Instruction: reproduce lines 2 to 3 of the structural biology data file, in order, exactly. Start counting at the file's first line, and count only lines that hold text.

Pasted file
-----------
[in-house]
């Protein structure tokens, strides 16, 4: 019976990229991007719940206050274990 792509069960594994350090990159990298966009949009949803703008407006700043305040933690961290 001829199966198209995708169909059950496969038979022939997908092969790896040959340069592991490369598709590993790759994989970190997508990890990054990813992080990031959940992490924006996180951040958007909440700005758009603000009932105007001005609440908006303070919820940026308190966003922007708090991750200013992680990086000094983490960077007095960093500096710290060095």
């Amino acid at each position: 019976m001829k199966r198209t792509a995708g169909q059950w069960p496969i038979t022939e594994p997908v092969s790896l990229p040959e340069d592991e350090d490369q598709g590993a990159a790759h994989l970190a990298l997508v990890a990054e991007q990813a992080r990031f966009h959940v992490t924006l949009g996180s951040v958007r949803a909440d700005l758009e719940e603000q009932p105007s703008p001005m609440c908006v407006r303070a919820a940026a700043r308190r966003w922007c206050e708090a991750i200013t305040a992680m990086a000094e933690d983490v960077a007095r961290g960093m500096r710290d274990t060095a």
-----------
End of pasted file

């Protein structure tokens, strides 16, 4: 019976990229991007719940206050274990 792509069960594994350090990159990298966009949009949803703008407006700043305040933690961290 001829199966198209995708169909059950496969038979022939997908092969790896040959340069592991490369598709590993790759994989970190997508990890990054990813992080990031959940992490924006996180951040958007909440700005758009603000009932105007001005609440908006303070919820940026308190966003922007708090991750200013992680990086000094983490960077007095960093500096710290060095």
């Amino acid at each position: 019976m001829k199966r198209t792509a995708g169909q059950w069960p496969i038979t022939e594994p997908v092969s790896l990229p040959e340069d592991e350090d490369q598709g590993a990159a790759h994989l970190a990298l997508v990890a990054e991007q990813a992080r990031f966009h959940v992490t924006l949009g996180s951040v958007r949803a909440d700005l758009e719940e603000q009932p105007s703008p001005m609440c908006v407006r303070a919820a940026a700043r308190r966003w922007c206050e708090a991750i200013t305040a992680m990086a000094e933690d983490v960077a007095r961290g960093m500096r710290d274990t060095a």